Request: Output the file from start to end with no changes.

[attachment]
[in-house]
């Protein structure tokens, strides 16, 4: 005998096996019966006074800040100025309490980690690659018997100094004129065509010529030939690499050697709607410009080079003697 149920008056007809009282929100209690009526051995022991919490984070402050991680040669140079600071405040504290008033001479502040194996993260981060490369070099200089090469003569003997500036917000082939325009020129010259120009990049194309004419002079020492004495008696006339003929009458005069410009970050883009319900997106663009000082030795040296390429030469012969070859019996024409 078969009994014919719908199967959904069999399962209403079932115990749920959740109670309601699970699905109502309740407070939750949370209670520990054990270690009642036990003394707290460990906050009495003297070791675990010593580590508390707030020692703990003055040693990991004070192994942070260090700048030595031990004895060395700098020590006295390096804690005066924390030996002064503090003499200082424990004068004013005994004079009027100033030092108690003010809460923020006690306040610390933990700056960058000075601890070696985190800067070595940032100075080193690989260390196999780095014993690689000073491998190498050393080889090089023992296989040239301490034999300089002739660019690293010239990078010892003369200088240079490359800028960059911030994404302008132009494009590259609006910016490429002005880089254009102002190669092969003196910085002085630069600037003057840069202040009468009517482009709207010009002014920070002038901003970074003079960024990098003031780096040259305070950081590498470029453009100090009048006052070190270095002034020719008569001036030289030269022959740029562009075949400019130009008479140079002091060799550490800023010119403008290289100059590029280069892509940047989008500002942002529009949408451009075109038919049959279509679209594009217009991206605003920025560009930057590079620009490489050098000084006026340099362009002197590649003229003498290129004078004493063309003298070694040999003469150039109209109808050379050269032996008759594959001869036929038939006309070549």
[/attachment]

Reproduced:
[in-house]
């Protein structure tokens, strides 16, 4: 005998096996019966006074800040100025309490980690690659018997100094004129065509010529030939690499050697709607410009080079003697 149920008056007809009282929100209690009526051995022991919490984070402050991680040669140079600071405040504290008033001479502040194996993260981060490369070099200089090469003569003997500036917000082939325009020129010259120009990049194309004419002079020492004495008696006339003929009458005069410009970050883009319900997106663009000082030795040296390429030469012969070859019996024409 078969009994014919719908199967959904069999399962209403079932115990749920959740109670309601699970699905109502309740407070939750949370209670520990054990270690009642036990003394707290460990906050009495003297070791675990010593580590508390707030020692703990003055040693990991004070192994942070260090700048030595031990004895060395700098020590006295390096804690005066924390030996002064503090003499200082424990004068004013005994004079009027100033030092108690003010809460923020006690306040610390933990700056960058000075601890070696985190800067070595940032100075080193690989260390196999780095014993690689000073491998190498050393080889090089023992296989040239301490034999300089002739660019690293010239990078010892003369200088240079490359800028960059911030994404302008132009494009590259609006910016490429002005880089254009102002190669092969003196910085002085630069600037003057840069202040009468009517482009709207010009002014920070002038901003970074003079960024990098003031780096040259305070950081590498470029453009100090009048006052070190270095002034020719008569001036030289030269022959740029562009075949400019130009008479140079002091060799550490800023010119403008290289100059590029280069892509940047989008500002942002529009949408451009075109038919049959279509679209594009217009991206605003920025560009930057590079620009490489050098000084006026340099362009002197590649003229003498290129004078004493063309003298070694040999003469150039109209109808050379050269032996008759594959001869036929038939006309070549």